Cartoon depicting British PM Chamberlain licking Hitler's boots with Australian PM Lyons looking on

Cartoon depicting British PM Chamberlain licking Hitler’s boots with Australian PM Lyons looking on in support.  The peace to end peace : Czechoslovakia — what next?  by LP Fox

Lyons’ stand received enthusiastic support from Germany which welcomed:

“the protest by the Australian Prime Minister against the attack by Mr HG Wells on Hitler and Mussolini … It would be pleasant if the British wireless announcement of Mr Lyons’s protest were a sign that the people of Britain wished polemics to be uttered respectably.” [5]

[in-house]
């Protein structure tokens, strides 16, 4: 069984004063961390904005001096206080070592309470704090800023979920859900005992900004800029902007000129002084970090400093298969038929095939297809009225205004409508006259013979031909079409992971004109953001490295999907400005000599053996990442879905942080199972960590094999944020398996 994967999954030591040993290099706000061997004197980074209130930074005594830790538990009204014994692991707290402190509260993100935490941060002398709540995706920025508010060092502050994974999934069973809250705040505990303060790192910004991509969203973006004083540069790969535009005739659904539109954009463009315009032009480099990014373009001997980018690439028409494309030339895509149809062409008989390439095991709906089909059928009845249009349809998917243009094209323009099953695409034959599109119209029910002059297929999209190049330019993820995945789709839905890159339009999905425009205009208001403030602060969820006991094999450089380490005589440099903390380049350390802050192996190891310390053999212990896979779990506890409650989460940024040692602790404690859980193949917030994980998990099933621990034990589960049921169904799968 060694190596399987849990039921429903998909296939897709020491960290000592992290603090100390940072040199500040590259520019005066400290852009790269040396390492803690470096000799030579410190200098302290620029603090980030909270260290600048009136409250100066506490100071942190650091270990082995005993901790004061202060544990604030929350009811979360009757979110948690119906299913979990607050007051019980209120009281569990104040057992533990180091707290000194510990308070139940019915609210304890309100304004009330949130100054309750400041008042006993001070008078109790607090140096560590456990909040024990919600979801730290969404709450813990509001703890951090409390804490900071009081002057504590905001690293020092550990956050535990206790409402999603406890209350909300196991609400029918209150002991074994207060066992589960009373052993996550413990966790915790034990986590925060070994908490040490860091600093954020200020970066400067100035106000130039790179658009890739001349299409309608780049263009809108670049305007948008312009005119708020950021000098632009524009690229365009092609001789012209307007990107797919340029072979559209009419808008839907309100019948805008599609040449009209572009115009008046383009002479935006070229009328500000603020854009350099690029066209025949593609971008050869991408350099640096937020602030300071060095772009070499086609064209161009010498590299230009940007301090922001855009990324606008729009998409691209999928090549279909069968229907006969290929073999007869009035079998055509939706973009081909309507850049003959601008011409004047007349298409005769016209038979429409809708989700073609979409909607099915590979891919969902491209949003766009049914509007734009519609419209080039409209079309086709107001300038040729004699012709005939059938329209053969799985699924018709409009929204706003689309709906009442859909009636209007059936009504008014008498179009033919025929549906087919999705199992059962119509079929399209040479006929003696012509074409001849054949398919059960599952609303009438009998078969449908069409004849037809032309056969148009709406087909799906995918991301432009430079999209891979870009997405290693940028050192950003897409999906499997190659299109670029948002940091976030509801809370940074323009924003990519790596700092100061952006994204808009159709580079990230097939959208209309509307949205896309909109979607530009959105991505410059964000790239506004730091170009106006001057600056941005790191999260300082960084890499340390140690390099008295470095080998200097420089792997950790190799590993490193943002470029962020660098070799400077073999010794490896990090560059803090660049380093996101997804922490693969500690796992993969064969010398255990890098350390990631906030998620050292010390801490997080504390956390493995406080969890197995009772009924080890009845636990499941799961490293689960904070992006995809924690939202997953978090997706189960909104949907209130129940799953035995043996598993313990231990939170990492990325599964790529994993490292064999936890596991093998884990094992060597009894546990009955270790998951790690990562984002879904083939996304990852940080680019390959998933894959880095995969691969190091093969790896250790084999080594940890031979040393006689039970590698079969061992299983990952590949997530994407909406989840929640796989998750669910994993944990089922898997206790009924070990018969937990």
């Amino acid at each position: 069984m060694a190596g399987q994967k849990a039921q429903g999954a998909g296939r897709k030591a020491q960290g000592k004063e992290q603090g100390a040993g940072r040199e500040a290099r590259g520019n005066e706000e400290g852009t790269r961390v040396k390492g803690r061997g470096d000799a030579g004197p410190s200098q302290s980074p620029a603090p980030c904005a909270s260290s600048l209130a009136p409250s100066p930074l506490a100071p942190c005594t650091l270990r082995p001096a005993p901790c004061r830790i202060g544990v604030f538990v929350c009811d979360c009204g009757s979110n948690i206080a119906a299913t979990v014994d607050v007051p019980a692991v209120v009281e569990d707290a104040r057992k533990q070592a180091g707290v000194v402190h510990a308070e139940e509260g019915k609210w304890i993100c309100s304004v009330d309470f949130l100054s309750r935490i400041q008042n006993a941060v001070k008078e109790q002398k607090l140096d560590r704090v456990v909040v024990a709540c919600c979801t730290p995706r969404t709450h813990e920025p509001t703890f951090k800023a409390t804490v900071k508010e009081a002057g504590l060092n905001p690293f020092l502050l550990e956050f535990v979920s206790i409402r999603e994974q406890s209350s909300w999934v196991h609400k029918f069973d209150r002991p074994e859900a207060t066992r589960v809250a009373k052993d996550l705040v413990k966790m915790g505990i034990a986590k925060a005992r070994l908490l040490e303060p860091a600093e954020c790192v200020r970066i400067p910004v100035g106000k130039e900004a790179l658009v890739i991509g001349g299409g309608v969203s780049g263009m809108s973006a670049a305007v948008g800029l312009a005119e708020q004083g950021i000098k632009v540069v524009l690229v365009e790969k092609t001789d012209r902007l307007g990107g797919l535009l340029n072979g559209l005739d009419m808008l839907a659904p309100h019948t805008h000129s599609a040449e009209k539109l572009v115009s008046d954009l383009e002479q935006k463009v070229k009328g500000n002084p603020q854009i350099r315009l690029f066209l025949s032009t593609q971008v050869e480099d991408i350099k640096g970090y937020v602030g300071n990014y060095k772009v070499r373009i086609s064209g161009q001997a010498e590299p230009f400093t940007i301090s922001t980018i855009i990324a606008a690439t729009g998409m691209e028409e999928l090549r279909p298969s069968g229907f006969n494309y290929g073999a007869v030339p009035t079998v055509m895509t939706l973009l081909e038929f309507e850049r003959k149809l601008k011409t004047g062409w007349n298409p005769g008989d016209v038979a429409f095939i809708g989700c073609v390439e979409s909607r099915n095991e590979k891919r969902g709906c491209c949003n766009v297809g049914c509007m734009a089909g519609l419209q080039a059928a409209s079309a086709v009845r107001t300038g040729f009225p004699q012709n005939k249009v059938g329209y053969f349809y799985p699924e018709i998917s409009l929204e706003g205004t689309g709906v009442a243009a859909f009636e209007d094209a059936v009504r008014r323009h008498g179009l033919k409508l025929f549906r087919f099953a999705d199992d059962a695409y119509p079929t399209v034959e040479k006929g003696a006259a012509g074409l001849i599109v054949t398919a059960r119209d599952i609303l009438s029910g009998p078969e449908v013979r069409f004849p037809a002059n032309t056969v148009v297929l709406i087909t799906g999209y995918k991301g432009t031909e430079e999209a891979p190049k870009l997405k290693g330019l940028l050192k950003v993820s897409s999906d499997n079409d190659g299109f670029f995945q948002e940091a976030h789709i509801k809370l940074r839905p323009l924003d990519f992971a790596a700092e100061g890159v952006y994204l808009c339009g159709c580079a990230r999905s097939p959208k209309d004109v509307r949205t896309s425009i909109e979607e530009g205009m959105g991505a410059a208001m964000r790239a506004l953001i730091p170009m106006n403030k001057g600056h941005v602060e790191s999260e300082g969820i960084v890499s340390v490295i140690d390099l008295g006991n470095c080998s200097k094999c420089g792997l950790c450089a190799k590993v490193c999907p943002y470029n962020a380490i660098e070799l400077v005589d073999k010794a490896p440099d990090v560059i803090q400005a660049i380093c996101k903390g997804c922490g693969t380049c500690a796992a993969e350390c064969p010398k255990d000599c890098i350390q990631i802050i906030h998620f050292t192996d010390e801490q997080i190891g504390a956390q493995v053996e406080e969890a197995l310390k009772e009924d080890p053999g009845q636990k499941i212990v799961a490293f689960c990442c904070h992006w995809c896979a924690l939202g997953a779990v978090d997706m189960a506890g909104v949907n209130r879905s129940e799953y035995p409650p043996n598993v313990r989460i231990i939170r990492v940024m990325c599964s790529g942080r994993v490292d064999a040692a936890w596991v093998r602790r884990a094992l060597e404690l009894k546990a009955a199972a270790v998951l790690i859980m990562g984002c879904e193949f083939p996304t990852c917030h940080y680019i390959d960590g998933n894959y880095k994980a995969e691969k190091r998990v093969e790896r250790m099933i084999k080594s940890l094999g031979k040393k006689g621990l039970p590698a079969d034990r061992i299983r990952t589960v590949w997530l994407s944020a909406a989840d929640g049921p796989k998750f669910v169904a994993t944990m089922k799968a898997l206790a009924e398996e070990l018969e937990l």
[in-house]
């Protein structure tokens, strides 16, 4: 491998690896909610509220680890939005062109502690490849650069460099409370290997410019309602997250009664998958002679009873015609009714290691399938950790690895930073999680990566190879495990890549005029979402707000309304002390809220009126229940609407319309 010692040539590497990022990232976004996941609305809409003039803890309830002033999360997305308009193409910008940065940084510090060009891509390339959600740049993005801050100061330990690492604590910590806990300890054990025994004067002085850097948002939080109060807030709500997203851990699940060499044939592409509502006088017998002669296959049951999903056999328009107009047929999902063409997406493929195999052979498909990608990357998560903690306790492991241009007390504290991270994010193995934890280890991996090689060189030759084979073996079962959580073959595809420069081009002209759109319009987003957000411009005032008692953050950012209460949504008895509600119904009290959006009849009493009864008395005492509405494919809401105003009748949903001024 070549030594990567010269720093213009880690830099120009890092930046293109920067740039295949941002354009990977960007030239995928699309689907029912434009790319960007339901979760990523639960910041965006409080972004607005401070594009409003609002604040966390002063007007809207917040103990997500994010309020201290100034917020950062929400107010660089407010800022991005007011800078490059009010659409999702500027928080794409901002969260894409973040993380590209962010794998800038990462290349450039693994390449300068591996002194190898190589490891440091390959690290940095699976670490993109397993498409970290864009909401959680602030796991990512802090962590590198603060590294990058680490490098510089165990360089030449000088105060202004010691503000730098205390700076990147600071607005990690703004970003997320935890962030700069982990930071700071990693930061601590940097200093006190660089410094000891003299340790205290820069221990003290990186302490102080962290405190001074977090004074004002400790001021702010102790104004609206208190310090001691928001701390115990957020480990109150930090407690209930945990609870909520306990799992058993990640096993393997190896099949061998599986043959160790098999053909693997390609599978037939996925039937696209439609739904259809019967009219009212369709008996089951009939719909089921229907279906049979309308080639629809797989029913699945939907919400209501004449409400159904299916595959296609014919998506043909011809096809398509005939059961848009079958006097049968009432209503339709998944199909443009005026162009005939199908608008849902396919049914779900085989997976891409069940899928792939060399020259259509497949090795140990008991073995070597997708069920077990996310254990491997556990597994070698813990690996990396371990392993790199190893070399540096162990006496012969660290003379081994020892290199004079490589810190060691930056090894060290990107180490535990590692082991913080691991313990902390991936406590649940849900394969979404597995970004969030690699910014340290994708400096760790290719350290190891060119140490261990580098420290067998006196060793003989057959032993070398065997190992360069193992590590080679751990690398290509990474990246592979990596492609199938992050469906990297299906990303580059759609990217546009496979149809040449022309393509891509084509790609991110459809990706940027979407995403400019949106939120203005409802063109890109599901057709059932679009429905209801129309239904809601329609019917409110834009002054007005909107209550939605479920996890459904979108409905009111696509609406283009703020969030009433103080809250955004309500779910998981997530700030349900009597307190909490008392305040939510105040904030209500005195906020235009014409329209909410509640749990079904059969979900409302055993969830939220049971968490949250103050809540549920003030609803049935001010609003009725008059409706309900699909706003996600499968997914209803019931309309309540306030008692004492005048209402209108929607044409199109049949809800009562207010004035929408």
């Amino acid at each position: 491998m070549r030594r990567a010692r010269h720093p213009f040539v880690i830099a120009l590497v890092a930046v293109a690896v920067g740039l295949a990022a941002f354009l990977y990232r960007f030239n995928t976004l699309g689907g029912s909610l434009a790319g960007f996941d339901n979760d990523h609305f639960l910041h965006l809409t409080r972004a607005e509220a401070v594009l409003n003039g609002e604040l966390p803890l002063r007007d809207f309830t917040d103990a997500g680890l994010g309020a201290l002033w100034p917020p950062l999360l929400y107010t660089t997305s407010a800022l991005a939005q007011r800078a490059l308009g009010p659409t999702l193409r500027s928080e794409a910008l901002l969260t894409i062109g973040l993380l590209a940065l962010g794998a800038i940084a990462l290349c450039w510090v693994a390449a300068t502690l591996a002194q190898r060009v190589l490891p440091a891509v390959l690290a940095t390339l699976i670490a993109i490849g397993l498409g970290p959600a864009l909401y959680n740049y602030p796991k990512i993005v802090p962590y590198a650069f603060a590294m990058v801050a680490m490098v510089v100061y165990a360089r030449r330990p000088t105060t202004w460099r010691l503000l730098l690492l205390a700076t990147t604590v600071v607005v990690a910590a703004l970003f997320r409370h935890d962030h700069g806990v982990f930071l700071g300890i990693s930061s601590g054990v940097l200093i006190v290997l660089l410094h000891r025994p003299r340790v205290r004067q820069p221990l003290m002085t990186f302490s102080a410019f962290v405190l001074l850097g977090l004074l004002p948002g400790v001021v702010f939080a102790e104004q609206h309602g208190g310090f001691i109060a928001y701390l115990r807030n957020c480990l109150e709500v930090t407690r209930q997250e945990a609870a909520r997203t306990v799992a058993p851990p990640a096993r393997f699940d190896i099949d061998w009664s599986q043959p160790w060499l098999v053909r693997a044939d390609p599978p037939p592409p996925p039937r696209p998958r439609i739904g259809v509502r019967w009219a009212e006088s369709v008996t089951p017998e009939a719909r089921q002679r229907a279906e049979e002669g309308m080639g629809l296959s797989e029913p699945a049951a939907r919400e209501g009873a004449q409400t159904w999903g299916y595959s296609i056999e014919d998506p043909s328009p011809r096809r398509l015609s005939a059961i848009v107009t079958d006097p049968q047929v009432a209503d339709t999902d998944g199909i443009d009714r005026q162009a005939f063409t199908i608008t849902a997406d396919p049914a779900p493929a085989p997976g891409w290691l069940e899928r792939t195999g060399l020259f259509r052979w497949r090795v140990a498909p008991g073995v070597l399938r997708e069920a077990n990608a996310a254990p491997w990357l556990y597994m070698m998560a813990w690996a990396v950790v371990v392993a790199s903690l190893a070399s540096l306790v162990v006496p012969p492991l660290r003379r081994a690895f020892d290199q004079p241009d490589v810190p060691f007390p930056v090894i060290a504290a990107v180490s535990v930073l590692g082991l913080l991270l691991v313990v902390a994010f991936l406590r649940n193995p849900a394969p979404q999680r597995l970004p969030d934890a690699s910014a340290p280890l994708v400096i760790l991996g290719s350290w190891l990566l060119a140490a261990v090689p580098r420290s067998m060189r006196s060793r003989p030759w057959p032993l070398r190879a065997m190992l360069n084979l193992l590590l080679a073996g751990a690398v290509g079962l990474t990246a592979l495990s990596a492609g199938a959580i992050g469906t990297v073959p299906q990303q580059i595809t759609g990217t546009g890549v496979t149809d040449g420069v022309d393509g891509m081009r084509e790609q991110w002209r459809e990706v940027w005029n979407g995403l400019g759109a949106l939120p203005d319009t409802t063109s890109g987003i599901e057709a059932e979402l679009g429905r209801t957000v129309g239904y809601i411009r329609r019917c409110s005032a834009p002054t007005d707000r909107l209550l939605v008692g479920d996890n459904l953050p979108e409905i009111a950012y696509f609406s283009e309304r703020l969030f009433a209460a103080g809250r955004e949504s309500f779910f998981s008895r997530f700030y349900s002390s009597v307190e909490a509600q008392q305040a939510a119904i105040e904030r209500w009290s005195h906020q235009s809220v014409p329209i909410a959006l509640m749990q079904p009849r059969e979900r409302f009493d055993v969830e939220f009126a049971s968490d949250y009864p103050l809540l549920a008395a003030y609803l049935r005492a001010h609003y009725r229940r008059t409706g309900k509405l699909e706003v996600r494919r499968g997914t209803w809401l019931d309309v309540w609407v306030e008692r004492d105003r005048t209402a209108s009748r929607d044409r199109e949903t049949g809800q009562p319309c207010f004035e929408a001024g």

No doubt enjoying the PM’s discomfort at receiving the endorsement of Nazi Germany, Wells chose to respond graciously to Mr Lyon’s remarks. ‘As a free man I insist on the freedom of Mr Lyons to express his own opinions.’ [6]

Wells had been a foundation member of the writers group PEN when it was established in London in 1921. The organisation’s aims were to defend literature and promote intellectual co-operation and understanding among the world community of writers. Fittingly he addressed the inaugural meeting of the Melbourne chapter of PEN on 7 January 1939.

Wells was a man of strong opinions that were expressed freely and forthrightly. At a Sydney dinner hosted by the Fellowship of Australia Writers he provocatively observed that until the present methods of censorship were swept out of existence Australia could regard herself only ‘as a half-Fascist nation.’ [7]